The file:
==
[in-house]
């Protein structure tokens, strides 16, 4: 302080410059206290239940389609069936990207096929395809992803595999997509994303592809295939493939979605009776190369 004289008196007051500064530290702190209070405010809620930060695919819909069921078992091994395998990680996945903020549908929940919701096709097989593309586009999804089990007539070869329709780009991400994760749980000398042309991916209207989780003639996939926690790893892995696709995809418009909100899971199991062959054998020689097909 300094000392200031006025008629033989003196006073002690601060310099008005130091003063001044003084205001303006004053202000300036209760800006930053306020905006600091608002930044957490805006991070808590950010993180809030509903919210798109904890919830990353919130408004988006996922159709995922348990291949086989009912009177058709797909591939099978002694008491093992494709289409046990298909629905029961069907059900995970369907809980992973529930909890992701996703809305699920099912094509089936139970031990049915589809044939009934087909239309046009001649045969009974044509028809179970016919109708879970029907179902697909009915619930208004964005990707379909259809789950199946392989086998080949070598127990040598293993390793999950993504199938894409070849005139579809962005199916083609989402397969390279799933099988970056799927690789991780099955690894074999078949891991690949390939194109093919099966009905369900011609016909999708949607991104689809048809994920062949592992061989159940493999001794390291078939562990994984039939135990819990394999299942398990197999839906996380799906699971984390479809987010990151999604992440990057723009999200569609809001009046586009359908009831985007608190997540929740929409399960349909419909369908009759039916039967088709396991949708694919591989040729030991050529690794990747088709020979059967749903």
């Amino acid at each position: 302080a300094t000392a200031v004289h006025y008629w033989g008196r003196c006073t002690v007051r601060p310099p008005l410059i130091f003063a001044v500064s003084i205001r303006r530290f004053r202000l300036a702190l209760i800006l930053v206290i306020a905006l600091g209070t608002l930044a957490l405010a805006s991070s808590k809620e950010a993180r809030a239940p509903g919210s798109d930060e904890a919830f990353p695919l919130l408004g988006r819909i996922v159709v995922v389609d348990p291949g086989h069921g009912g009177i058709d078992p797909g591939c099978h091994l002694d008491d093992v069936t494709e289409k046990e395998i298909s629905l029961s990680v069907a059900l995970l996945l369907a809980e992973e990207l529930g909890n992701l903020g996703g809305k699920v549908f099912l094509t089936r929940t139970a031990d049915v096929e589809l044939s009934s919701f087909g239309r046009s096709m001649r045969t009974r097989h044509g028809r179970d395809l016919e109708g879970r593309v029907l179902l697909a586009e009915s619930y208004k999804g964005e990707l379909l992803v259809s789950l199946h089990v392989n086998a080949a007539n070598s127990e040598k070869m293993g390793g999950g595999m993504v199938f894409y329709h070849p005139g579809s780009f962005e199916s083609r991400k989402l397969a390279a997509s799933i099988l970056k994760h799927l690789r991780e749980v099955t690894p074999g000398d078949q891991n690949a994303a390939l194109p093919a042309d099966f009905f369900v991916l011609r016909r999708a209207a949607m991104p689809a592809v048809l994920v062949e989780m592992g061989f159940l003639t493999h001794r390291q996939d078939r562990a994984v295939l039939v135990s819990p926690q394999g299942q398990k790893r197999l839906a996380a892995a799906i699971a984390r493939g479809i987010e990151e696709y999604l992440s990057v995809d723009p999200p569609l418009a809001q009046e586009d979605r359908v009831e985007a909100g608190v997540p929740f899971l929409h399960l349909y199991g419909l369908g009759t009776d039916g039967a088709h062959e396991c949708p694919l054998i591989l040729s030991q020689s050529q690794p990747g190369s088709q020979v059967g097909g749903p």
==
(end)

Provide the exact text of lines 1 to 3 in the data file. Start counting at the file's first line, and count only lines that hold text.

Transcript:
[in-house]
């Protein structure tokens, strides 16, 4: 302080410059206290239940389609069936990207096929395809992803595999997509994303592809295939493939979605009776190369 004289008196007051500064530290702190209070405010809620930060695919819909069921078992091994395998990680996945903020549908929940919701096709097989593309586009999804089990007539070869329709780009991400994760749980000398042309991916209207989780003639996939926690790893892995696709995809418009909100899971199991062959054998020689097909 300094000392200031006025008629033989003196006073002690601060310099008005130091003063001044003084205001303006004053202000300036209760800006930053306020905006600091608002930044957490805006991070808590950010993180809030509903919210798109904890919830990353919130408004988006996922159709995922348990291949086989009912009177058709797909591939099978002694008491093992494709289409046990298909629905029961069907059900995970369907809980992973529930909890992701996703809305699920099912094509089936139970031990049915589809044939009934087909239309046009001649045969009974044509028809179970016919109708879970029907179902697909009915619930208004964005990707379909259809789950199946392989086998080949070598127990040598293993390793999950993504199938894409070849005139579809962005199916083609989402397969390279799933099988970056799927690789991780099955690894074999078949891991690949390939194109093919099966009905369900011609016909999708949607991104689809048809994920062949592992061989159940493999001794390291078939562990994984039939135990819990394999299942398990197999839906996380799906699971984390479809987010990151999604992440990057723009999200569609809001009046586009359908009831985007608190997540929740929409399960349909419909369908009759039916039967088709396991949708694919591989040729030991050529690794990747088709020979059967749903």
């Amino acid at each position: 302080a300094t000392a200031v004289h006025y008629w033989g008196r003196c006073t002690v007051r601060p310099p008005l410059i130091f003063a001044v500064s003084i205001r303006r530290f004053r202000l300036a702190l209760i800006l930053v206290i306020a905006l600091g209070t608002l930044a957490l405010a805006s991070s808590k809620e950010a993180r809030a239940p509903g919210s798109d930060e904890a919830f990353p695919l919130l408004g988006r819909i996922v159709v995922v389609d348990p291949g086989h069921g009912g009177i058709d078992p797909g591939c099978h091994l002694d008491d093992v069936t494709e289409k046990e395998i298909s629905l029961s990680v069907a059900l995970l996945l369907a809980e992973e990207l529930g909890n992701l903020g996703g809305k699920v549908f099912l094509t089936r929940t139970a031990d049915v096929e589809l044939s009934s919701f087909g239309r046009s096709m001649r045969t009974r097989h044509g028809r179970d395809l016919e109708g879970r593309v029907l179902l697909a586009e009915s619930y208004k999804g964005e990707l379909l992803v259809s789950l199946h089990v392989n086998a080949a007539n070598s127990e040598k070869m293993g390793g999950g595999m993504v199938f894409y329709h070849p005139g579809s780009f962005e199916s083609r991400k989402l397969a390279a997509s799933i099988l970056k994760h799927l690789r991780e749980v099955t690894p074999g000398d078949q891991n690949a994303a390939l194109p093919a042309d099966f009905f369900v991916l011609r016909r999708a209207a949607m991104p689809a592809v048809l994920v062949e989780m592992g061989f159940l003639t493999h001794r390291q996939d078939r562990a994984v295939l039939v135990s819990p926690q394999g299942q398990k790893r197999l839906a996380a892995a799906i699971a984390r493939g479809i987010e990151e696709y999604l992440s990057v995809d723009p999200p569609l418009a809001q009046e586009d979605r359908v009831e985007a909100g608190v997540p929740f899971l929409h399960l349909y199991g419909l369908g009759t009776d039916g039967a088709h062959e396991c949708p694919l054998i591989l040729s030991q020689s050529q690794p990747g190369s088709q020979v059967g097909g749903p």